January 16, 2000 |
The Ghan is a 970-mile stretch of railroad tracks between Adelaide in southern Australia and Alice Springs, smack-dab in the middle of the country. By the time I finished my trip, a comfortable way to see the notoriously harsh interior of the continent, and inspected my destination, I'd made two life decisions in the 19 hours of the ride. The first came just a few hours out of the station in Adelaide, which sits along Australia's south coast.
April 11, 1995 |
A group of 75 Taiwanese tourists obediently standing in line and wearing orange identification discs on their lapels gasped with simultaneous pleasure as a huge rainbow trout gracefully rose to the food being powdered onto the crystal-clear water below. "New Zealand is so clean, so beautiful," said Judy Chen, a banker from Taipei. "In Taiwan we have so much pollution. Here the air is clear. People are not crowded. It is so different from our home. I love it here."
September 12, 1999 |
Before the gunfire rang out, the harbor lay pretty as a picture on a Sunday afternoon, boat sails snapping in the wind, ferries chugging under the tall harbor bridge and looping around the great white opera house. A few children lingered at the Double Bay wharf, scanning the watery horizon. Then bang bang bang. The staccato sound carried far and fast across the water.
September 19, 1993 |
It is almost dusk. Soon purple and gold will swirl across the tropical sky, and the ocean will change. Sunset means feeding time and a changing of the marine guard. Sharks and other pelagic predators step up the hunt. Moray eels with needle-sharp teeth slither out of coral crevasses. Lobsters and crabs scuttle from their holes. Even some plankton-eating corals, dull brown by day, blossom into brilliant yellow starbursts at night. I wanted to see it.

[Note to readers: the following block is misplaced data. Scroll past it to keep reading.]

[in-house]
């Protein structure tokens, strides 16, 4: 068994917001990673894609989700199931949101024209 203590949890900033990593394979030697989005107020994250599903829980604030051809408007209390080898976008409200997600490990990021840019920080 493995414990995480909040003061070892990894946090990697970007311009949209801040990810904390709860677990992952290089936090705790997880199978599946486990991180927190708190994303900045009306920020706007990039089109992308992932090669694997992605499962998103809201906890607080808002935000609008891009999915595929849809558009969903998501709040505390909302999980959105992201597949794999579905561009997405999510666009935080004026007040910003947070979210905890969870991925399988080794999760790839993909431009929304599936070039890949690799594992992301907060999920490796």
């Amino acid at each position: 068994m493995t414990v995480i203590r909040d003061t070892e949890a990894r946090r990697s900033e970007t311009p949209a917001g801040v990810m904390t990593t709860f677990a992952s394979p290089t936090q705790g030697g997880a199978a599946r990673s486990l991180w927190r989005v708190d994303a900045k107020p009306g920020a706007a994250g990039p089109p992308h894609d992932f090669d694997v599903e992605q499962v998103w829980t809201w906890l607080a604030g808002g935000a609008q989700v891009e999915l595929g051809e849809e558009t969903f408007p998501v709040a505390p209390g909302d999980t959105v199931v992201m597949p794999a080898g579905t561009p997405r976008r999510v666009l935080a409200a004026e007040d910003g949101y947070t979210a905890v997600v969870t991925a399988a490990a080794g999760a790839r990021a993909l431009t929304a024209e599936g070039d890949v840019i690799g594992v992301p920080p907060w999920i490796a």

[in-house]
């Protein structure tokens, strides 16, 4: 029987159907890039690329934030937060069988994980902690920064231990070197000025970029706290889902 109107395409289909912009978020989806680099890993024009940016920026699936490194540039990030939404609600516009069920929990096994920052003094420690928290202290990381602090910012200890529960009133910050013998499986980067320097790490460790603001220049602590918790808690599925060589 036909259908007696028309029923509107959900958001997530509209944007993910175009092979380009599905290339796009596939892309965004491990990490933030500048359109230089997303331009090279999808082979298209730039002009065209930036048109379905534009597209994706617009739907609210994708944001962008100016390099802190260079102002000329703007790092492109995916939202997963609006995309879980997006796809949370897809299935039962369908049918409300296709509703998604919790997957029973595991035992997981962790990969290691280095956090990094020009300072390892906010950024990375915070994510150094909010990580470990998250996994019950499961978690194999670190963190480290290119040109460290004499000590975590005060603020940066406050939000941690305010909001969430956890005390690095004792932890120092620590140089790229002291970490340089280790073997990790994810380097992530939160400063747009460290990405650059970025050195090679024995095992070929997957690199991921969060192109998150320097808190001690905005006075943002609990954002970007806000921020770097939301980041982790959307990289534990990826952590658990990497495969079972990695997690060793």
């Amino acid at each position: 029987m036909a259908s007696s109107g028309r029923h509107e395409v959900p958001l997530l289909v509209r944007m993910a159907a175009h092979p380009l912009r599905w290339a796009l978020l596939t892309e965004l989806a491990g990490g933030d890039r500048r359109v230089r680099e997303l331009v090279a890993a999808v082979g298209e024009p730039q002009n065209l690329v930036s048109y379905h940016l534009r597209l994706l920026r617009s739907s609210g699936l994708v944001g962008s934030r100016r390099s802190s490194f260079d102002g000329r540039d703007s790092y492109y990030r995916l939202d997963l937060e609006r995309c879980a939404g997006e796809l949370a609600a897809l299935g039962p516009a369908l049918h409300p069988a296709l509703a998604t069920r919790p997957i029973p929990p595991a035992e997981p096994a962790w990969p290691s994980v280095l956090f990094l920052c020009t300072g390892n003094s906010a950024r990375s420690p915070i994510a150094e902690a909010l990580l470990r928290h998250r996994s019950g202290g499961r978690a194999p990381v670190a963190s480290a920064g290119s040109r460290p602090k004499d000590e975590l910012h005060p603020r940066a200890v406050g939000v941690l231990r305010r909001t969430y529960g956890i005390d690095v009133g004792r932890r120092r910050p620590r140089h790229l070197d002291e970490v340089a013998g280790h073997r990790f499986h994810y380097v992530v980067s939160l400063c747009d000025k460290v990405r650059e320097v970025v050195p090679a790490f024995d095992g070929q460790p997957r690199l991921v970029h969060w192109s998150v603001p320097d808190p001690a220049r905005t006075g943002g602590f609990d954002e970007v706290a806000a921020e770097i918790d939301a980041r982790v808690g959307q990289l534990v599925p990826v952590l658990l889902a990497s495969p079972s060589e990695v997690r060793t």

July 19, 1998 |
The surfboards strapped to the roofs of cars parked at the Cape Mentelle Winery were my first clue. That and the fact that the thundering sound I heard in the distance as I sipped a 1996 Semillon/Sauvignon Blanc was the ocean pounding beaches just five miles away. Then there was the rural town of Margaret River, with its main street lined in an eclectic collection of hardware stores, wine boutiques, surf shops, craft galleries and a hemp store.
September 24, 2000 |
There's only one thing that could get a city slicker like me--one whose idea of a perfect vacation is sitting in a cafe--to sleep on the ground in some rural wilds. That one thing is a horse. I've been riding and loving it since age 6, spending summers as a kid on a New Mexico ranch. I never imagined that I could repeat the thrill of 20 years ago, when I raced across the Egyptian desert on a magnificent Arabian horse with the Pyramids as my backdrop.
February 28, 1999 |
Away in the outback, north of Nurrari Lakes and south of the Tanami Desert, lies a big red stone that some people call Uluru and others call Ayers Rock. Occasionally you catch a kangaroo waiting in its shade. At dusk the dingos sing, and tourist-bearing camels plod through the bush, single file. And each day, facing this marvel shortly after dawn, hundreds of travelers find their inner Edmund Hillarys yearning to be freed.
October 13, 1996 |
I've been going to australia almost every year for the past 15, but I didn't discover Adelaide until 1994, when I was invited to speak at Writers' Week, part of the biennial Adelaide Festival. Since then my visits to Australia have taken on a new pattern. As soon as I finish with business, I head for Adelaide for a bonza (good) time. Once there, I dine, shop and immerse myself in Australian art, culture and history.
August 12, 2001 |
Arriving in the Whitsundays on a Monday seemed like the right thing to do. After all, that's what Capt. James Cook apparently did when he discovered the islands in 1770. Cook thought he had arrived on the seventh Sunday after Easter--called Whitsunday, or Pentecost--so he named these 70 or so islands between the Australian mainland and the Great Barrier Reef the Whitsunday Group.